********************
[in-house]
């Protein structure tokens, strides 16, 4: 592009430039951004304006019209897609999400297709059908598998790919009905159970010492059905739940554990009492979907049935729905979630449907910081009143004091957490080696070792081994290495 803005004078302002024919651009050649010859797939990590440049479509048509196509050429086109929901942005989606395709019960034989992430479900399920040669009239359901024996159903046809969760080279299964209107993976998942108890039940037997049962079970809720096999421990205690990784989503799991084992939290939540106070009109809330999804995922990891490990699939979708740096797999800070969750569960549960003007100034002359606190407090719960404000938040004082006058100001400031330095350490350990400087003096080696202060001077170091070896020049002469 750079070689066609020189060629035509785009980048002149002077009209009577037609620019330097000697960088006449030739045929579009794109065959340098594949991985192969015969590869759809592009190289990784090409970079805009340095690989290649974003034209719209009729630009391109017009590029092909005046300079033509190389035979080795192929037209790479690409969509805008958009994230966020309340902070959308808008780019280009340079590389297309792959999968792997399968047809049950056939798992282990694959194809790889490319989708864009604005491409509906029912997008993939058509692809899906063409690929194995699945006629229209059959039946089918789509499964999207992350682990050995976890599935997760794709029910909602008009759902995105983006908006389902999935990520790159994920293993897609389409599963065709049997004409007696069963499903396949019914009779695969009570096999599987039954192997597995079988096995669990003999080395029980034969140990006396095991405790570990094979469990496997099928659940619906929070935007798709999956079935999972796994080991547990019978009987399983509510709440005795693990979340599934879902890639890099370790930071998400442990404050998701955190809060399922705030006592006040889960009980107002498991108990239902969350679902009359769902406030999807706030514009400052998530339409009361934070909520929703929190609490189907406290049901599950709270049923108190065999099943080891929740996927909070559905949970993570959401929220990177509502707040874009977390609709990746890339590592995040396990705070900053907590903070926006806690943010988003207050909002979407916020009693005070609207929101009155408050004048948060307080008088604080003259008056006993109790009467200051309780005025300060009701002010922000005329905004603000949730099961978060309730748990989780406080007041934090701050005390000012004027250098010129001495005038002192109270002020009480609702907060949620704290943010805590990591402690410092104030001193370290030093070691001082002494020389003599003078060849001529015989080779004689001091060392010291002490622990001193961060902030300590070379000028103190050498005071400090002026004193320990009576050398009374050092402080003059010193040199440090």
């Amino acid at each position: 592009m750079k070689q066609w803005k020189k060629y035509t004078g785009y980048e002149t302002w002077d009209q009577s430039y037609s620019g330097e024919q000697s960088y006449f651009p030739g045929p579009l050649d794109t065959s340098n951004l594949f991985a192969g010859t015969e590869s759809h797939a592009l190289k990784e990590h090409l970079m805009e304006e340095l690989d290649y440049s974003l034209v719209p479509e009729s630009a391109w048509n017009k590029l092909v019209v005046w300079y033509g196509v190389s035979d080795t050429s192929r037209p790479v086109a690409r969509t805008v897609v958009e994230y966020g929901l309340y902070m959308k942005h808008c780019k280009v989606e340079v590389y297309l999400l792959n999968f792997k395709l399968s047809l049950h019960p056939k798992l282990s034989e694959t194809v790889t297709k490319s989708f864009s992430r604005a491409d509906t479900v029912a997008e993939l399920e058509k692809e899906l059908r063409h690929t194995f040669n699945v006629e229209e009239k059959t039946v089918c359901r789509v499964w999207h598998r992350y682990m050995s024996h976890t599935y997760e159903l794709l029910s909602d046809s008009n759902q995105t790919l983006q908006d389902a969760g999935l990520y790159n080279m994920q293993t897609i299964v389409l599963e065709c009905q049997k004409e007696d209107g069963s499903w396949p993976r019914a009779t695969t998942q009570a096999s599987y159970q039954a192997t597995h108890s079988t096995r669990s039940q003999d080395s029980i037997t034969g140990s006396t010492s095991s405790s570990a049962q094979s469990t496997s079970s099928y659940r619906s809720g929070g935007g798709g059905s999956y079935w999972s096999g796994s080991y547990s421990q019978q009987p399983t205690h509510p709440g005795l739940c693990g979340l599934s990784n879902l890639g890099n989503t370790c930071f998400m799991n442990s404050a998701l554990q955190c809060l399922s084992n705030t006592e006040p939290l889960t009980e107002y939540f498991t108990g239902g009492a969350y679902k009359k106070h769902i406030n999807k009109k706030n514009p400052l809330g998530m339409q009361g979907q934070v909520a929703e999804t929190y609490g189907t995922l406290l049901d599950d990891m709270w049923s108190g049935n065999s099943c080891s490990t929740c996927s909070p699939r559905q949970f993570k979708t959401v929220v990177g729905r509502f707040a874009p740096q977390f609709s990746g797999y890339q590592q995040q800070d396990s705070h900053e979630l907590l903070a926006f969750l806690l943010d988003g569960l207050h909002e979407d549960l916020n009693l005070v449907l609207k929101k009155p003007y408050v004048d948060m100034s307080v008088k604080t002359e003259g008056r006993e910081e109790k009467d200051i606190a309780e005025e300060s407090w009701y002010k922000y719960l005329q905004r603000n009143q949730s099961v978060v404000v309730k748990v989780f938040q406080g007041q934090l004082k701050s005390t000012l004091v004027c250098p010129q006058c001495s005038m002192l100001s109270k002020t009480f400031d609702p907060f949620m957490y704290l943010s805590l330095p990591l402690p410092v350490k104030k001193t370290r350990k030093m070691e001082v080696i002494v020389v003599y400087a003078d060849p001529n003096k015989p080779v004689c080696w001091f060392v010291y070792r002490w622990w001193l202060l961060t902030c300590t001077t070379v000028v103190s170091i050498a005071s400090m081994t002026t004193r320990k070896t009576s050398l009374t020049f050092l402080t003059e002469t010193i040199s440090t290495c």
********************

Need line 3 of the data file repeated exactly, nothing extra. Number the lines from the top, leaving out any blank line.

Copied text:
């Amino acid at each position: 592009m750079k070689q066609w803005k020189k060629y035509t004078g785009y980048e002149t302002w002077d009209q009577s430039y037609s620019g330097e024919q000697s960088y006449f651009p030739g045929p579009l050649d794109t065959s340098n951004l594949f991985a192969g010859t015969e590869s759809h797939a592009l190289k990784e990590h090409l970079m805009e304006e340095l690989d290649y440049s974003l034209v719209p479509e009729s630009a391109w048509n017009k590029l092909v019209v005046w300079y033509g196509v190389s035979d080795t050429s192929r037209p790479v086109a690409r969509t805008v897609v958009e994230y966020g929901l309340y902070m959308k942005h808008c780019k280009v989606e340079v590389y297309l999400l792959n999968f792997k395709l399968s047809l049950h019960p056939k798992l282990s034989e694959t194809v790889t297709k490319s989708f864009s992430r604005a491409d509906t479900v029912a997008e993939l399920e058509k692809e899906l059908r063409h690929t194995f040669n699945v006629e229209e009239k059959t039946v089918c359901r789509v499964w999207h598998r992350y682990m050995s024996h976890t599935y997760e159903l794709l029910s909602d046809s008009n759902q995105t790919l983006q908006d389902a969760g999935l990520y790159n080279m994920q293993t897609i299964v389409l599963e065709c009905q049997k004409e007696d209107g069963s499903w396949p993976r019914a009779t695969t998942q009570a096999s599987y159970q039954a192997t597995h108890s079988t096995r669990s039940q003999d080395s029980i037997t034969g140990s006396t010492s095991s405790s570990a049962q094979s469990t496997s079970s099928y659940r619906s809720g929070g935007g798709g059905s999956y079935w999972s096999g796994s080991y547990s421990q019978q009987p399983t205690h509510p709440g005795l739940c693990g979340l599934s990784n879902l890639g890099n989503t370790c930071f998400m799991n442990s404050a998701l554990q955190c809060l399922s084992n705030t006592e006040p939290l889960t009980e107002y939540f498991t108990g239902g009492a969350y679902k009359k106070h769902i406030n999807k009109k706030n514009p400052l809330g998530m339409q009361g979907q934070v909520a929703e999804t929190y609490g189907t995922l406290l049901d599950d990891m709270w049923s108190g049935n065999s099943c080891s490990t929740c996927s909070p699939r559905q949970f993570k979708t959401v929220v990177g729905r509502f707040a874009p740096q977390f609709s990746g797999y890339q590592q995040q800070d396990s705070h900053e979630l907590l903070a926006f969750l806690l943010d988003g569960l207050h909002e979407d549960l916020n009693l005070v449907l609207k929101k009155p003007y408050v004048d948060m100034s307080v008088k604080t002359e003259g008056r006993e910081e109790k009467d200051i606190a309780e005025e300060s407090w009701y002010k922000y719960l005329q905004r603000n009143q949730s099961v978060v404000v309730k748990v989780f938040q406080g007041q934090l004082k701050s005390t000012l004091v004027c250098p010129q006058c001495s005038m002192l100001s109270k002020t009480f400031d609702p907060f949620m957490y704290l943010s805590l330095p990591l402690p410092v350490k104030k001193t370290r350990k030093m070691e001082v080696i002494v020389v003599y400087a003078d060849p001529n003096k015989p080779v004689c080696w001091f060392v010291y070792r002490w622990w001193l202060l961060t902030c300590t001077t070379v000028v103190s170091i050498a005071s400090m081994t002026t004193r320990k070896t009576s050398l009374t020049f050092l402080t003059e002469t010193i040199s440090t290495c």